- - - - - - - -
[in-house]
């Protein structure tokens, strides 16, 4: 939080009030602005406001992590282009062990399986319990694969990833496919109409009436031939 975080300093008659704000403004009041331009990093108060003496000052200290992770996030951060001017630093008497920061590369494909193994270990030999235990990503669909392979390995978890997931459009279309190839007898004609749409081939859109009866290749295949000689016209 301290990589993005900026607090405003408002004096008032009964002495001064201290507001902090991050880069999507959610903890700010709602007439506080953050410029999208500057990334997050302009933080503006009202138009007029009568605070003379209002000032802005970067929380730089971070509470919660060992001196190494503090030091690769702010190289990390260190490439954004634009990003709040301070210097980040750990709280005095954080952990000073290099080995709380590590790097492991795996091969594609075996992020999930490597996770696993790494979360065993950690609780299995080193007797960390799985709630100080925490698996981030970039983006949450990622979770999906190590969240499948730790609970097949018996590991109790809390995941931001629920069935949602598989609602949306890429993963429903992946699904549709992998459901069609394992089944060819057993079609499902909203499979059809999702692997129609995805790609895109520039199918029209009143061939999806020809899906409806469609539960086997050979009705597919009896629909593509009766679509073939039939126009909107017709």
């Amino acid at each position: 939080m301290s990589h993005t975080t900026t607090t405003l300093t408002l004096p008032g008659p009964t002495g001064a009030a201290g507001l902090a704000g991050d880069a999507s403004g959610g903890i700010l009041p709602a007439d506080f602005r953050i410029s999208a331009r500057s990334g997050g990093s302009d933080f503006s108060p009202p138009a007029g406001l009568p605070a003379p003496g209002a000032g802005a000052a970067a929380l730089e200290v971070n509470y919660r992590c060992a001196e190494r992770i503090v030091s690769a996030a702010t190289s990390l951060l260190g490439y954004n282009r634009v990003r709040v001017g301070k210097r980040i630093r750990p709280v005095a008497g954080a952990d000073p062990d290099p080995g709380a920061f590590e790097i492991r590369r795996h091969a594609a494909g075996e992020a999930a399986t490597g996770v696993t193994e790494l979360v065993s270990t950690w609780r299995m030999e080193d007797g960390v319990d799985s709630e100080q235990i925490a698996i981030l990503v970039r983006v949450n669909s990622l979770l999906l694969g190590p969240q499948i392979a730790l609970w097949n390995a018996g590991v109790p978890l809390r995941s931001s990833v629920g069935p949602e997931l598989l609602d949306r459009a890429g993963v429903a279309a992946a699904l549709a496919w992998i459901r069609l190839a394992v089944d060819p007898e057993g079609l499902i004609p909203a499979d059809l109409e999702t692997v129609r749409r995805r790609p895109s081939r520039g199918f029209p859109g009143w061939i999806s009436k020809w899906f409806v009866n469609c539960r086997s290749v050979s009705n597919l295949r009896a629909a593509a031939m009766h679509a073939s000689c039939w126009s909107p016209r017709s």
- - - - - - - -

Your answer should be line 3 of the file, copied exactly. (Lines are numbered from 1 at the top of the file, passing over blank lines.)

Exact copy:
């Amino acid at each position: 939080m301290s990589h993005t975080t900026t607090t405003l300093t408002l004096p008032g008659p009964t002495g001064a009030a201290g507001l902090a704000g991050d880069a999507s403004g959610g903890i700010l009041p709602a007439d506080f602005r953050i410029s999208a331009r500057s990334g997050g990093s302009d933080f503006s108060p009202p138009a007029g406001l009568p605070a003379p003496g209002a000032g802005a000052a970067a929380l730089e200290v971070n509470y919660r992590c060992a001196e190494r992770i503090v030091s690769a996030a702010t190289s990390l951060l260190g490439y954004n282009r634009v990003r709040v001017g301070k210097r980040i630093r750990p709280v005095a008497g954080a952990d000073p062990d290099p080995g709380a920061f590590e790097i492991r590369r795996h091969a594609a494909g075996e992020a999930a399986t490597g996770v696993t193994e790494l979360v065993s270990t950690w609780r299995m030999e080193d007797g960390v319990d799985s709630e100080q235990i925490a698996i981030l990503v970039r983006v949450n669909s990622l979770l999906l694969g190590p969240q499948i392979a730790l609970w097949n390995a018996g590991v109790p978890l809390r995941s931001s990833v629920g069935p949602e997931l598989l609602d949306r459009a890429g993963v429903a279309a992946a699904l549709a496919w992998i459901r069609l190839a394992v089944d060819p007898e057993g079609l499902i004609p909203a499979d059809l109409e999702t692997v129609r749409r995805r790609p895109s081939r520039g199918f029209p859109g009143w061939i999806s009436k020809w899906f409806v009866n469609c539960r086997s290749v050979s009705n597919l295949r009896a629909a593509a031939m009766h679509a073939s000689c039939w126009s909107p016209r017709s």